Acme Greenhouses is run by Bill Garrison—farmer and auto body shop owner, he is a man of many talents. He specializes in growing premium quality beefsteak and cherry tomatoes, and cucumbers. Everything is grown hydroponically in large, heated greenhouses. The additional heat allows him to start plants early and have produce late into the season. He uses bumblebees to pollinate his plants and no chemical pesticides are used once the plants have set fruit.

Blood, Sweat & Food Farms

Blood Sweat & Food Farms in Homer was founded by four friends who believe in one thing: great food! They raise pastured hogs, rabbits, chickens, ducks, geese, and turkey, and believe that happy and healthy critters and plants are essential ingredients for happy, healthy people. Their great food starts with great soil created by utilizing animals as nature intended. Both for thing like eating pests and weeds, to the wonderful brown stuff that comes out the other end. That’s right, that manure is a precious resource that helps make their soil so healthy and fertile. 

Dart AM Farm

The Dart family has been farming in Manley Hot Springs since the 1950s. John Dart, the current owner, has over 40 years experience farming the land, which he eventually  purchased from his uncle and is now farming full time. They grow a wide variety of produce in natural soil irrigated with geothermal water. This mineral water is high in calcium which aids in plant development and flavor. The added warmth extends their growing season considerably and makes it easier for them to grow warmer weather crops.

Bushes Greenhouse

Michelle runs the family greenhouse just up the road from the Bushes Bunches Farm Stand in Palmer. She is primarily a bedding plant nursery, but also specializes in a few vegetable crops like winter squash, artichokes, cucumbers, and leafy greens. She has been farming for close to 30 years, mostly selling at farmers markets until recently. She has now been transitioning to more wholesale customers in order to streamline sales and be able to spend more time in the garden.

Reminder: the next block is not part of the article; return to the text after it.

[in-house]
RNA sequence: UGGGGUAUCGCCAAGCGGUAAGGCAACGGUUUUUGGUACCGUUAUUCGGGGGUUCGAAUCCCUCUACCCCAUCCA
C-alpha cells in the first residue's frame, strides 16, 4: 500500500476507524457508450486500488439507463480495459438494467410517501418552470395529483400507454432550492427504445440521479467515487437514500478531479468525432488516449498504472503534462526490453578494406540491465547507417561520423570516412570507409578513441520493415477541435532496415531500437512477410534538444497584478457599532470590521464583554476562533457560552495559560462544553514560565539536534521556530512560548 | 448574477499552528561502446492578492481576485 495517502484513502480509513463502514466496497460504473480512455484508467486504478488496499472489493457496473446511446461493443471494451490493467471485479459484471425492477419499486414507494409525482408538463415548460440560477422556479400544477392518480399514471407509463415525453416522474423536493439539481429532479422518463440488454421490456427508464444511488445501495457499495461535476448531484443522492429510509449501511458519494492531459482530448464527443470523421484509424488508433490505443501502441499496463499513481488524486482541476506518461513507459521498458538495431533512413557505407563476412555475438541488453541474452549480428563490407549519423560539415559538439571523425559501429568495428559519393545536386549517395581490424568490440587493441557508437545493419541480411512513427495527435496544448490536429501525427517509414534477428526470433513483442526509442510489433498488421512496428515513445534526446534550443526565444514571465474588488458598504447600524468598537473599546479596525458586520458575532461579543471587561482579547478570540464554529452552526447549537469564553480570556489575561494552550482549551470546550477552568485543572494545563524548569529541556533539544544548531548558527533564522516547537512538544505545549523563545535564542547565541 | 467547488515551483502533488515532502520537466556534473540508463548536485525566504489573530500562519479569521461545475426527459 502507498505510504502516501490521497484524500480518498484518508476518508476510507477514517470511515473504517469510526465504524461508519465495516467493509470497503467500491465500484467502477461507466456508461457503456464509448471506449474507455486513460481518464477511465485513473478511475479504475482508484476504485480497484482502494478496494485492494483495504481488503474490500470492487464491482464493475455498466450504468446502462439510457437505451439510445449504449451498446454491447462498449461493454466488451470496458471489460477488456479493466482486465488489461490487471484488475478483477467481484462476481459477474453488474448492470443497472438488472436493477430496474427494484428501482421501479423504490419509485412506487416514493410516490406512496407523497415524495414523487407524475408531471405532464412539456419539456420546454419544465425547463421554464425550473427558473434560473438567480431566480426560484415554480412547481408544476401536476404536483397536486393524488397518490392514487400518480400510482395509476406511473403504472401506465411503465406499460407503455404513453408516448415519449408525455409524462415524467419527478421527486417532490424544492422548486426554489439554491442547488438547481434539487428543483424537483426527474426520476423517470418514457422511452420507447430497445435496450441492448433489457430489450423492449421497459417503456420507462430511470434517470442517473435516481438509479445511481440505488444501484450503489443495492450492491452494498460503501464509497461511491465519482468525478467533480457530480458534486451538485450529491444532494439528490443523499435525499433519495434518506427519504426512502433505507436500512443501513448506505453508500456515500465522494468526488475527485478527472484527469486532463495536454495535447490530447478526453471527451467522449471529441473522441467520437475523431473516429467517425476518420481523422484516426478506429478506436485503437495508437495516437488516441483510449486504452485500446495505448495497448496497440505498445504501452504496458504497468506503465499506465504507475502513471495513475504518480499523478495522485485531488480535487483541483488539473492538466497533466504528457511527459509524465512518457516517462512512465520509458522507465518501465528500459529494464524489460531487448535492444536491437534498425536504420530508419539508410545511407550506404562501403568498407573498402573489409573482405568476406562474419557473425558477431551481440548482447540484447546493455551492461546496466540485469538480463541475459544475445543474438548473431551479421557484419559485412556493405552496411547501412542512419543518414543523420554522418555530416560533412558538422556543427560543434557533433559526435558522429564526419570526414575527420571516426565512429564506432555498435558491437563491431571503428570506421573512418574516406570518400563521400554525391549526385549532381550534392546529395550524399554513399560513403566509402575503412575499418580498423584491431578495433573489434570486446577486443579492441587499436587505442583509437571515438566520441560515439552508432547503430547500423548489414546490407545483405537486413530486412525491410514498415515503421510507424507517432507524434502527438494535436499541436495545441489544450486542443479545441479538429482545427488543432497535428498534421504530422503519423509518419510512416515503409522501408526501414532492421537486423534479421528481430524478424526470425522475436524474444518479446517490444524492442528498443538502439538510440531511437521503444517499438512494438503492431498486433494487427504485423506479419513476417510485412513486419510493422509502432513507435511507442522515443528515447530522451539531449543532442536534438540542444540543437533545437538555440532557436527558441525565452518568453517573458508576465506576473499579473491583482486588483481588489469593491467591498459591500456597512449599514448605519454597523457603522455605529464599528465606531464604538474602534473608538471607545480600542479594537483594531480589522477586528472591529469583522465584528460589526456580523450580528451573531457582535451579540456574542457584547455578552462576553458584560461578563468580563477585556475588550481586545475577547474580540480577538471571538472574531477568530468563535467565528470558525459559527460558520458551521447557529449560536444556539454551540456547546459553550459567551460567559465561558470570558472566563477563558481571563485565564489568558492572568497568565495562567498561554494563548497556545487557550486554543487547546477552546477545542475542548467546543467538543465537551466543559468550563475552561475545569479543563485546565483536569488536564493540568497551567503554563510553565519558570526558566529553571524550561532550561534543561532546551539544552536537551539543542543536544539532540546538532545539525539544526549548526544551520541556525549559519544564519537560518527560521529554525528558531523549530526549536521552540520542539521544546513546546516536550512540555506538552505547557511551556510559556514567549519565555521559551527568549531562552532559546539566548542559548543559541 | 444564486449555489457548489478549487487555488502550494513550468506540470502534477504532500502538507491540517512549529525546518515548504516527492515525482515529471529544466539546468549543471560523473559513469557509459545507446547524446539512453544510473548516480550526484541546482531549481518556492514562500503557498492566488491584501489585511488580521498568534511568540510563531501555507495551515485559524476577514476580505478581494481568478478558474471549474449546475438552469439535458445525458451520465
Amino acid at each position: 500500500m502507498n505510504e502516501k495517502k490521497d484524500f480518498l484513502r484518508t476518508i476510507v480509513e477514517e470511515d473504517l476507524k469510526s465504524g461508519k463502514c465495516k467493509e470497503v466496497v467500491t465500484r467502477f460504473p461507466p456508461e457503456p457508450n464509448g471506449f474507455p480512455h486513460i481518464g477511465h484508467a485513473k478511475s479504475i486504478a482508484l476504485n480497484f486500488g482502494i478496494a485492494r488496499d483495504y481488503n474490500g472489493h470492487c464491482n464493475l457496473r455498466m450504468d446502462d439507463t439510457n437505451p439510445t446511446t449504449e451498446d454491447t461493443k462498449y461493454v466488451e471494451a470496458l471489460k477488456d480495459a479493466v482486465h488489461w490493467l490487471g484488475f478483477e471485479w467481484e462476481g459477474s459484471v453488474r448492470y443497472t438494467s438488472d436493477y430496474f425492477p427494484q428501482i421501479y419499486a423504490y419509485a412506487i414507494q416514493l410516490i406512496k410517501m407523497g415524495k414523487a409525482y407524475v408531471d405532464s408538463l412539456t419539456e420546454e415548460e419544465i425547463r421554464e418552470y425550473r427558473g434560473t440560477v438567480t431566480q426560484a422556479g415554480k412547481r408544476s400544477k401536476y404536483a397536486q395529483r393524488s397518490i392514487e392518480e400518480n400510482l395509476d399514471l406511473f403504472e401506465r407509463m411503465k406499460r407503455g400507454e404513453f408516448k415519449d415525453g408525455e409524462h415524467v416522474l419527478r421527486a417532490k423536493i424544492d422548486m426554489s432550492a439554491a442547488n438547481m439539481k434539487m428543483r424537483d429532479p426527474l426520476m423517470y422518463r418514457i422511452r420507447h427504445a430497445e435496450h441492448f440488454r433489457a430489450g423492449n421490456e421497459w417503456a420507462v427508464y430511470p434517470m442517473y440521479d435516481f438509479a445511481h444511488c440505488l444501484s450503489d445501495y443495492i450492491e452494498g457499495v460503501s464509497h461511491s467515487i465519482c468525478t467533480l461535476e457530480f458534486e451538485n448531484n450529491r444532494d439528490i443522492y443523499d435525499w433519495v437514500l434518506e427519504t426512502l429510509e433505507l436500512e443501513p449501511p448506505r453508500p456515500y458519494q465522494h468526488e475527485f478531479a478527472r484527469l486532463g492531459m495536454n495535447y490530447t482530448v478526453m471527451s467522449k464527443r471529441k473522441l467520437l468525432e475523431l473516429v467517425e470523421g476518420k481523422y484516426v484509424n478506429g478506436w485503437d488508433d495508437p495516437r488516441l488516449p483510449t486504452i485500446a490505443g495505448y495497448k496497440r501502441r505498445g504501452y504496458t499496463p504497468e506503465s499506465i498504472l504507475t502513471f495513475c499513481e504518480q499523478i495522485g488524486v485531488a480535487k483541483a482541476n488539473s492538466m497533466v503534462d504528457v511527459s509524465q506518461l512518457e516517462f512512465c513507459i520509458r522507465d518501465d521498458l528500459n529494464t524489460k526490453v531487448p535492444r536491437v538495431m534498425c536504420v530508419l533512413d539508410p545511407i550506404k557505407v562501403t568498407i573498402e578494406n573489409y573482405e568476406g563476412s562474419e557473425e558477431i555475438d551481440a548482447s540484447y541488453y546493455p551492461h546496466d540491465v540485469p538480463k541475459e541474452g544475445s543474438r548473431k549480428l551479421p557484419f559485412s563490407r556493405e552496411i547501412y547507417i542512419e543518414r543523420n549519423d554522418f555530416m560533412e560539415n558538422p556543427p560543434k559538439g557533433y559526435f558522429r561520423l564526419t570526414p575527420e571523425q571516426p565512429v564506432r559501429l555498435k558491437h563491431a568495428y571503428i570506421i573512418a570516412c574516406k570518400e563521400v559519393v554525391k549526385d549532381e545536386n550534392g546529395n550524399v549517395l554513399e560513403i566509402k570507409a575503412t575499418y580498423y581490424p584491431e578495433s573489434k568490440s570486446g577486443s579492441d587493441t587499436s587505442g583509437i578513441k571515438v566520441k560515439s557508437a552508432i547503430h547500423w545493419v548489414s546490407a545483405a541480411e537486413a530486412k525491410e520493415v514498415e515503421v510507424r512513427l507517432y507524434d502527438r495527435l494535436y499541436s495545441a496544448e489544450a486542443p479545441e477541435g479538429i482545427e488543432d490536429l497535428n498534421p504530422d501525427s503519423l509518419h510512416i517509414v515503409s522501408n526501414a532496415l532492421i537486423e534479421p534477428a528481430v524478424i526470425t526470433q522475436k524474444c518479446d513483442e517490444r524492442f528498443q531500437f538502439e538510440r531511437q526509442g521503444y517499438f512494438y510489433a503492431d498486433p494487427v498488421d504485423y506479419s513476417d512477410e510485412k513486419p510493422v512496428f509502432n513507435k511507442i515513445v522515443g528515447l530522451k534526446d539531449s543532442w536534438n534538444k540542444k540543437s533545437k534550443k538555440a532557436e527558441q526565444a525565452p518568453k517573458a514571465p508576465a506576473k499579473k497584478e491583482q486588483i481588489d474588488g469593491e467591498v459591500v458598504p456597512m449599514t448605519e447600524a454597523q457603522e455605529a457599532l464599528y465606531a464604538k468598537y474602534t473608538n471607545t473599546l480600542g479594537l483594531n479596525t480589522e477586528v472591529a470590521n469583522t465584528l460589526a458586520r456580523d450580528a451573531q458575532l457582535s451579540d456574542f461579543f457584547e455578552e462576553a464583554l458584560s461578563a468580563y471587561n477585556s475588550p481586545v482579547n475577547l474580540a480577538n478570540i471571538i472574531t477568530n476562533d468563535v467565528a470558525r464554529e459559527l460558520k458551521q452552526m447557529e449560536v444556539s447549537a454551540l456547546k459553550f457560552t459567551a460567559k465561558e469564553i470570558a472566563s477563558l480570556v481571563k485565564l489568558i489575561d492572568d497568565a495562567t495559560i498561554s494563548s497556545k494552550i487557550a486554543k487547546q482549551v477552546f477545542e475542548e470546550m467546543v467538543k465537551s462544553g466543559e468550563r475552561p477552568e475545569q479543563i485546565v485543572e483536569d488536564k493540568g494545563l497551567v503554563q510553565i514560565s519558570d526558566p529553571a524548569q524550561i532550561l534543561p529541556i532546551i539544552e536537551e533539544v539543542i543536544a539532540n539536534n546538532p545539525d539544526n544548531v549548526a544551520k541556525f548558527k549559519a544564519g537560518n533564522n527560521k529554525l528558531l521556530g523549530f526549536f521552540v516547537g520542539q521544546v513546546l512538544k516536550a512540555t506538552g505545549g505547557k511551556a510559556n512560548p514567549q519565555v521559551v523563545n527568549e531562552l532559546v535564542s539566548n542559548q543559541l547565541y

Glacier Valley Farm

Produce manager turned farmer Arthur Keyes got his start in farming after marrying into the Vanderweele Farm family in Palmer. Glacier Valley Farm sprouted just down the road from the Vanderweele’s where Arthur specializes in cucumbers, zucchini, and more recently, his own brand of onions--Yenesis. He also started the South Anchorage Farmers Market and is currently the Director of the Division of Agriculture where he continues working to support Alaskan agriculture. 

Elliot Orchards

Dan Elliot operates a small orchard in his back yard growing close to 100 varieties of apples. Almost every root stock has been grafted with a different variety, making each walk through his orchard a lesson in new types of apples! The range of colors, sizes and flavors is something to experience. A member of the Alaska Pioneer Fruit Growers Association, part of his goal is to help educate about and promote the growing of fruit trees in Alaska.

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Acme Greenhouses

 

Bill Garrison has mastered the art of growing the sweetest, most delicious beefsteak and cherry tomatoes you have ever tasted! Bill is not your typical farmer--also running an auto body shop with the same name, he is a man of many talents. He grows hydroponically in a large greenhouse, planting seeds in February and producing tomatoes until November with the help of additional heat.